The offense isn’t very different from last season for Burks to post significantly greater numbers in Year 2, but a steady improvement from this point on should be expected at the very least. Combined with natural positive regression and an increase in playing time to be more involved in the offense, Burks has a case to be a steady WR3, at worst, on a weekly basis this season. The top-two target-earners in Tennessee last season – Robert Woods (82) and Austin Hooper (56) – are both off to new teams, so even if the Titans remain a run-first team, which is likely, there are clearly targets up for grabs now for Burks to make the most out of and provide more fantasy value than what managers got out of Woods in 2022.

Treylon Burks versus Robert Woods in fantasy efficiency last season:
Titans WR Total targets YPRR Total fantasy points Fantasy points per game
Treylon Burks 53 1.75 94.1 8.6
Robert Woods 82 1.14 117.7 6.9


Pickens made some of the flashiest plays of the year as a rookie, including a one-handed catch, but finished the year as just WR39 in PPR through 17 games and just WR48 in points per game. The Steelers have been a personal favorite to positively regress this season after finishing near the bottom of the league in offensive touchdowns, although they were a top-12 offense in positive EPA rate (44.9%). No touchdowns hurt the fantasy production of Steelers assets across the board and is the primary reason why Diontae Johnson makes for a great bounce-back candidate while both Pickens and quarterback Kenny Pickett could potentially break out this season.

Once Pickett took over at quarterback for the Steelers in Week 4, Pickens led the Steelers in receiving yards (736), receiving touchdowns (four), receiving first downs (36), ADoT (15.3), and deep target rate (32.4%). Thanks to his ability to come up with big plays, Pickens became the better fantasy asset over Johnson in 2022, despite not seeing nearly as many targets (71 versus Johnson’s 109). The targets are going to be the key for Johnson to be the better fantasy option in 2023, combined with an increase in touchdown production, but Pickens should still be one of the better bets to also progress in Year 2 by coming up with a strong rate of high-value fantasy targets thanks to his big-play ability. Assuming Pickett also progresses, which he showed down the stretch last season, that should raise all ships in Pittsburgh for fantasy purposes.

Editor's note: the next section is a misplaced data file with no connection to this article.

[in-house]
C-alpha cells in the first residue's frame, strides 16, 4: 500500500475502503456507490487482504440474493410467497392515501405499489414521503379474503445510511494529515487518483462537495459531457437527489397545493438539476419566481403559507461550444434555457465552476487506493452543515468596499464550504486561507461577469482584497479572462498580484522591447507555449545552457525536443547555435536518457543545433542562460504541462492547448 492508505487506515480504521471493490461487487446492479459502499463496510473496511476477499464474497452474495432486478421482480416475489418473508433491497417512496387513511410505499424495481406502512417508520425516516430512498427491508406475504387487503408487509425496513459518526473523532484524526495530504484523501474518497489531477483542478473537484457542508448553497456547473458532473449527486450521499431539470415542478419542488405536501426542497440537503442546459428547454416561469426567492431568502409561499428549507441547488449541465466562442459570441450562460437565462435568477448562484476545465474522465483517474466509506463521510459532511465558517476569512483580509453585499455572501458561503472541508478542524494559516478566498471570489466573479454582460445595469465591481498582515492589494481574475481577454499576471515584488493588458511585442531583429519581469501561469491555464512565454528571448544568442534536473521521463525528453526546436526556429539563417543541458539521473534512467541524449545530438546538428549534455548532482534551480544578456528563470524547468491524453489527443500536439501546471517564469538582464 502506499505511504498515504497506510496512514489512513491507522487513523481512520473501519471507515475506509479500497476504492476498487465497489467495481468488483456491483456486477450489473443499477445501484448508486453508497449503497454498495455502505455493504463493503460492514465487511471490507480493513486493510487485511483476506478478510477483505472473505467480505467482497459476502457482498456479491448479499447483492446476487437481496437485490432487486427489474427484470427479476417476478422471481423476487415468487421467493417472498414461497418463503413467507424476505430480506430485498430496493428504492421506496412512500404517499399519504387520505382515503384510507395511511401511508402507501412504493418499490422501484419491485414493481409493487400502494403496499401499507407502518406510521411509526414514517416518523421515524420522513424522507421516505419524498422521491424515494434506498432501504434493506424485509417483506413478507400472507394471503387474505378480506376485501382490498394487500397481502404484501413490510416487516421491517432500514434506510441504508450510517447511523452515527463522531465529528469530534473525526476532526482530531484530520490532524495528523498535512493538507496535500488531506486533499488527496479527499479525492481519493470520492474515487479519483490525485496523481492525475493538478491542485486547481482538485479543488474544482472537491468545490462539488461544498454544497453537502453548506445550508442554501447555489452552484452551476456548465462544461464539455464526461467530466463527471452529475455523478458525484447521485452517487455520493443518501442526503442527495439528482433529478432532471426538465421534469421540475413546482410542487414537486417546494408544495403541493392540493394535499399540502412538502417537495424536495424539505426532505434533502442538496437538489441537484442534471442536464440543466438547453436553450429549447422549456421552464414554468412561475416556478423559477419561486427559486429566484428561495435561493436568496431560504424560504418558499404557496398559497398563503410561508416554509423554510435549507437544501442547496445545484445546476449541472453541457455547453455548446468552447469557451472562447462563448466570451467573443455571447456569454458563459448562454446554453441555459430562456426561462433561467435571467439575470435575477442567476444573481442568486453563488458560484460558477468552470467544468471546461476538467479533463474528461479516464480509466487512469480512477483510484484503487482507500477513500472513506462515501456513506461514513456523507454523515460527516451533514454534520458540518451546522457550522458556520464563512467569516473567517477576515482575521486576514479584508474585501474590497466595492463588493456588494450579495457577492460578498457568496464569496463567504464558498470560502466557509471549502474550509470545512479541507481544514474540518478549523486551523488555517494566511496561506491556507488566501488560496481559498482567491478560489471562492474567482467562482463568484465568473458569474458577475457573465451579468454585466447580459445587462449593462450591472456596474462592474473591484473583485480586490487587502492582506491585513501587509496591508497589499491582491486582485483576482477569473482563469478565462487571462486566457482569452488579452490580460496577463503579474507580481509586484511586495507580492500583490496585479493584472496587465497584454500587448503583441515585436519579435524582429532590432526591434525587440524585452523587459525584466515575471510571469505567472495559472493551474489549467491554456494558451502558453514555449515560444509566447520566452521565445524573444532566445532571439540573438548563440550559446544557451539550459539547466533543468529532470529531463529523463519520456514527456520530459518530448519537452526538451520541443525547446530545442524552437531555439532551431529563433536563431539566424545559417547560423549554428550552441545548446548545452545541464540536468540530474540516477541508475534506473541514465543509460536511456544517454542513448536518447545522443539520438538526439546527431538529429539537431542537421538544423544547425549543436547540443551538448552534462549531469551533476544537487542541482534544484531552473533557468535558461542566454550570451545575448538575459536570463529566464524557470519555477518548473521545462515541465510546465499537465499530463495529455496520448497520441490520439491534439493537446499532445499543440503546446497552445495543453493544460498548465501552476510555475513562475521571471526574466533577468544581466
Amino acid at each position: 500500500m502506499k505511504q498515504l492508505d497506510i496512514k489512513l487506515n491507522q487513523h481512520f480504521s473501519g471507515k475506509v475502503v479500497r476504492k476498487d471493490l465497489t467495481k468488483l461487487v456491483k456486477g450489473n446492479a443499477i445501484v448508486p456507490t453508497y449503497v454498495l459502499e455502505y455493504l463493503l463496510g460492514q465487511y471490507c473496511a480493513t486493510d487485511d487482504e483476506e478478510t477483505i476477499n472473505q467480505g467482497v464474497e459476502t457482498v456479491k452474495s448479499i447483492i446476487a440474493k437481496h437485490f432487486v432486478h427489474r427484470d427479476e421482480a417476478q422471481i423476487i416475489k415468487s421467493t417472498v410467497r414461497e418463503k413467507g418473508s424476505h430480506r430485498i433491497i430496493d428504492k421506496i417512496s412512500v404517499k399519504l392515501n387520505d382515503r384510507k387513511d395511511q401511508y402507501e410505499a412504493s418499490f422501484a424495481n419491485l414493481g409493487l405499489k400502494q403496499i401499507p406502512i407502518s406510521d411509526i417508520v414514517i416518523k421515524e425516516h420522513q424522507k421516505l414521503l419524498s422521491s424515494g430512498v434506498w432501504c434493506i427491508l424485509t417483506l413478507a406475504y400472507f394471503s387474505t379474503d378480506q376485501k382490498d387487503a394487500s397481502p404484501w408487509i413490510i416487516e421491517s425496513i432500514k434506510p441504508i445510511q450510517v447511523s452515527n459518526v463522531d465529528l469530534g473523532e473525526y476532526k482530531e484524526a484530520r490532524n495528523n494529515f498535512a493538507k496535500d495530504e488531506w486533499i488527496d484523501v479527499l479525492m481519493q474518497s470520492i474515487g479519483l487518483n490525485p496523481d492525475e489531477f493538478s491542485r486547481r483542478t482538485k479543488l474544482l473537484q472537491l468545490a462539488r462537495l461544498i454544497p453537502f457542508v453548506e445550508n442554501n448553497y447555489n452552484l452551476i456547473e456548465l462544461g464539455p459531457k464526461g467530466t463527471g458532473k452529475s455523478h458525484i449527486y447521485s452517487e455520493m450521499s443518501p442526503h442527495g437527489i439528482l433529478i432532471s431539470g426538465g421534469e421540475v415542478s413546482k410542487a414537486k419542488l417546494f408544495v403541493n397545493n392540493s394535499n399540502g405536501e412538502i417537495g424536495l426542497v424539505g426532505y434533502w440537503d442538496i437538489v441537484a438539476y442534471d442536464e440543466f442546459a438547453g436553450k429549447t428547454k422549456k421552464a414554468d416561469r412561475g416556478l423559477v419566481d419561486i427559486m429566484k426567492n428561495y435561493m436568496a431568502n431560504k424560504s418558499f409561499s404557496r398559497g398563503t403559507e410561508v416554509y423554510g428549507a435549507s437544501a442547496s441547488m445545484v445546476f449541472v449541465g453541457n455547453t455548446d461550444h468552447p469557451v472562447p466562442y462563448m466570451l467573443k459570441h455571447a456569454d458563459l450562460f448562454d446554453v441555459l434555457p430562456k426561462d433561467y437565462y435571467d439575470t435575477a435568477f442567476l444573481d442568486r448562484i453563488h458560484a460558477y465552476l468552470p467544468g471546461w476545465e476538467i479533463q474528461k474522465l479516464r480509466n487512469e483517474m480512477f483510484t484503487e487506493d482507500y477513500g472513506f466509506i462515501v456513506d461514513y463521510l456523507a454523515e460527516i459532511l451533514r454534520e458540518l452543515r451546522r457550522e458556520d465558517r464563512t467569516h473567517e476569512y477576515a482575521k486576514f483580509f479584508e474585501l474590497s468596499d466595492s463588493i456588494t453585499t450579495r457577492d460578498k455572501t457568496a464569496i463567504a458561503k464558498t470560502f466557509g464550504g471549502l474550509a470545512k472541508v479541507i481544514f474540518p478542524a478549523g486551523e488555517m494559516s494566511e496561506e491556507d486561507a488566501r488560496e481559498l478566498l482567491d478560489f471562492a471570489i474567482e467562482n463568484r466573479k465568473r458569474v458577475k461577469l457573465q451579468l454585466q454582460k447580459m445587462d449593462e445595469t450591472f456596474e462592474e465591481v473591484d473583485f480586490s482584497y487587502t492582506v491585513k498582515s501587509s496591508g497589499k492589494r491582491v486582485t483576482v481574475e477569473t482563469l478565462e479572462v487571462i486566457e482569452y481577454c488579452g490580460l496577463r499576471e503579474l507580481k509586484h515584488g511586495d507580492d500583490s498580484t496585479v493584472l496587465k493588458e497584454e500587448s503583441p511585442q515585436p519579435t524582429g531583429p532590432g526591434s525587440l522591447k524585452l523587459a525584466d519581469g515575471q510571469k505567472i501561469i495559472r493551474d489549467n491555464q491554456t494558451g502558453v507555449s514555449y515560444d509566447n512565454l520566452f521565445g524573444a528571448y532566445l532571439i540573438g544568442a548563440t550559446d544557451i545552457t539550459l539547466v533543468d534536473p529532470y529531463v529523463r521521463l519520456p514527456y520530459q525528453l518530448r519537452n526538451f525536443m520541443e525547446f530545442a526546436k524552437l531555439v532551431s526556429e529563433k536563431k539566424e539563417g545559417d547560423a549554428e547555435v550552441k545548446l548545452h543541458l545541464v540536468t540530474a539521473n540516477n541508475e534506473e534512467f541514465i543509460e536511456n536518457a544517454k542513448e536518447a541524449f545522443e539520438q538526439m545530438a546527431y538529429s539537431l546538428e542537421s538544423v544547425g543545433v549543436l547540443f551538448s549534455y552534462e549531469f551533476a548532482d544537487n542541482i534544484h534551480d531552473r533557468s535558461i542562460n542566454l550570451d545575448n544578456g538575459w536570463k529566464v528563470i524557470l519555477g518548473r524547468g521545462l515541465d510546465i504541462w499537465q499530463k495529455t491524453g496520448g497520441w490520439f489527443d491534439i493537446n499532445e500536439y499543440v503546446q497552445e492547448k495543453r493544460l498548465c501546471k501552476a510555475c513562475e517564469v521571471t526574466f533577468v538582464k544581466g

I have to add Jameson after suspension. He was the highest rated WR in this class before injury and is healthy. I see him as a steal right now.

Our league covered these WRs. Damian has 2, Zak 2 and me 1 with Jameson. Ed has the proven Wilson and Kevin Olave.

Wanna trade for Pickens?

I have no room for anyone right now, including the 4 pick we discussed.

Absolutely great write up.

What’s your thoughts on Burks as a keep in a 3 man keeper league? Does he have the potential to be a top 10-15 WR?

I really like Burks, drafted him and traded him as part of adding a #1 next year.
In a serious keeper league of 6, 8 or 10, absolutely. In a 3 only if your roster dictates it.

I see Burks as a WR2 based on volume alone. More than that will depend on things falling his way which cannot be counted on.

DeAndre Hopkins pursued most aggressively by Titans

by Jordan Epp | Sun, Jul 9th 2:39pm EDT

According to Mike Reiss of ESPN, the Tennessee Titans have been the most aggressive at pursuing free agent WR DeAndre Hopkins, though both the Titans and New England Patriots have extended offers Hopkins’ way. (Mike Reiss, ESPN)

Fantasy Impact:

Hopkins is taking his time, likely waiting to see if another team throws themselves into the mix, but for the time being, it appears to be a two-team race between Tennessee and New England. With the Patriots, Hopkins can reunite with coach Bill O’Brien under whom he excelled in Houston. With Tennessee, Hopkins can easily become a target hog in one of the league’s poorest receiving rooms. With Hopkins’ destination still unknown, Hopkins can be drafted on average as the half-PPR WR20, according to FantasyPros’ data.